When living in London in 2008, I discovered podcasts. At the time, they were simply recordings of radio broadcasts, rather than original content. The economy was in decline but the art market was still thriving. I read art publications that often featured one or two sentence self-serving quotes from auction house specialist and dealers about the resiliency of the art market. But I wanted to have lengthy conversations with these individuals to learn how they really felt about the art market. In 2009, I partnered with ArtTactic to launch the ArtTactic Podcast,the first podcast in the art world. Over the years, I have interviewed hundreds of guests, built a loyal and growing audience, and have made incredible connections.

What has been a challenge for you?

In 2015, I decided to pursue an MBA at Wharton while working at Christie’s. Managing this significant commitment was one of the greatest challenges of my career. Time management as well as sacrificing social and vacation time were imperative to obtaining this degree while continuing to work.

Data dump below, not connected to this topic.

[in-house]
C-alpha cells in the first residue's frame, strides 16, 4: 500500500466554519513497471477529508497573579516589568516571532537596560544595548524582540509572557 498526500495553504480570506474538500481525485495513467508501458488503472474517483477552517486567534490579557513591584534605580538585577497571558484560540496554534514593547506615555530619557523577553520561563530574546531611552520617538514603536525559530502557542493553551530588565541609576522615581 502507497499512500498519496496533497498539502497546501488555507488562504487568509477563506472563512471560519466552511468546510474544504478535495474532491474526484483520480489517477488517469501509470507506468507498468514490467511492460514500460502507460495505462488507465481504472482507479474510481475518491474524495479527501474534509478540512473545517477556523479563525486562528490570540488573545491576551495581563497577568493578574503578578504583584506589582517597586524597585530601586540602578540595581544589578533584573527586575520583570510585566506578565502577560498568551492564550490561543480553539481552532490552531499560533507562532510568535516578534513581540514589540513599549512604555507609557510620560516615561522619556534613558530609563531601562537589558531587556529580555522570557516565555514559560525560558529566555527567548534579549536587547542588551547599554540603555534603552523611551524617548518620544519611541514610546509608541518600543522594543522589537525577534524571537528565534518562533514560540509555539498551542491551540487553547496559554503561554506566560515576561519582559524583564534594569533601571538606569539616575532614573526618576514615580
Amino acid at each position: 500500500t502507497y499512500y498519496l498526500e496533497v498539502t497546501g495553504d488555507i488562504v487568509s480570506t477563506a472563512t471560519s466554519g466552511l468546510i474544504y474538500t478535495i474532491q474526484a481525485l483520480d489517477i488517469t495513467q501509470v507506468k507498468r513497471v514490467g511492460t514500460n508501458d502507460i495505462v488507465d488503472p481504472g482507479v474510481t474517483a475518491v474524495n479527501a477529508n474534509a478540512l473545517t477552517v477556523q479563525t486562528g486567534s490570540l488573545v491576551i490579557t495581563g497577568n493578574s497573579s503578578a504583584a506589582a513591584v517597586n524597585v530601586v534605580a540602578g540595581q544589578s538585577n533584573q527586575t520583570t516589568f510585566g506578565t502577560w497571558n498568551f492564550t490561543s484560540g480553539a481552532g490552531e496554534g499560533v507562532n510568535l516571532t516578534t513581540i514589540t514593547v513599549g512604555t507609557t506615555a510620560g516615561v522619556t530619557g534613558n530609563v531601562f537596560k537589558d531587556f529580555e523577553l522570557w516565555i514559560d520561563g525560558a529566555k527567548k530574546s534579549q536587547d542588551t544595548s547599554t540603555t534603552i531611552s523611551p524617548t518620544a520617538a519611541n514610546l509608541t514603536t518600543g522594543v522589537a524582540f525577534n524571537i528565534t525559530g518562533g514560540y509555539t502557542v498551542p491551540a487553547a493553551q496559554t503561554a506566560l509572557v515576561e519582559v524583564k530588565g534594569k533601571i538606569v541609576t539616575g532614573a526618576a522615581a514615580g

What is something you do every day at work?

Every day, I post an artwork on Instagram with details about the artist and the statement they are trying to make in their work.

What is one of the weirdest things you have had to do on the job in your career?

I helped in the sale of items from Roy Rogers’ estate at Christie’s, which included his taxidermy pet dogs.

What are things you can do proactively boost your CV?

Join boards of art-related organizations that are meaningful to you, such as non-profits or museums. Many of these organizations also have opportunities for younger individuals, such as committees or junior boards.

In your experience, what are things to do and things to avoid during an interview?

Prepare yourself more than any other candidate. Do extensive research on the firm that you may be able to utilize during the interview. This will shine through in your interview responses. Find a family member or friend to do mock interviews with you.

What is the best exhibition you have seen in the last year?

Picasso Blue and Rose at Musee d’Orsay.

If you could own a work by 5 different artists, who would be in your collection?

Edvard Munch

Edward Hopper

Willem de Kooning

Nicole Eisenman

Dana Schutz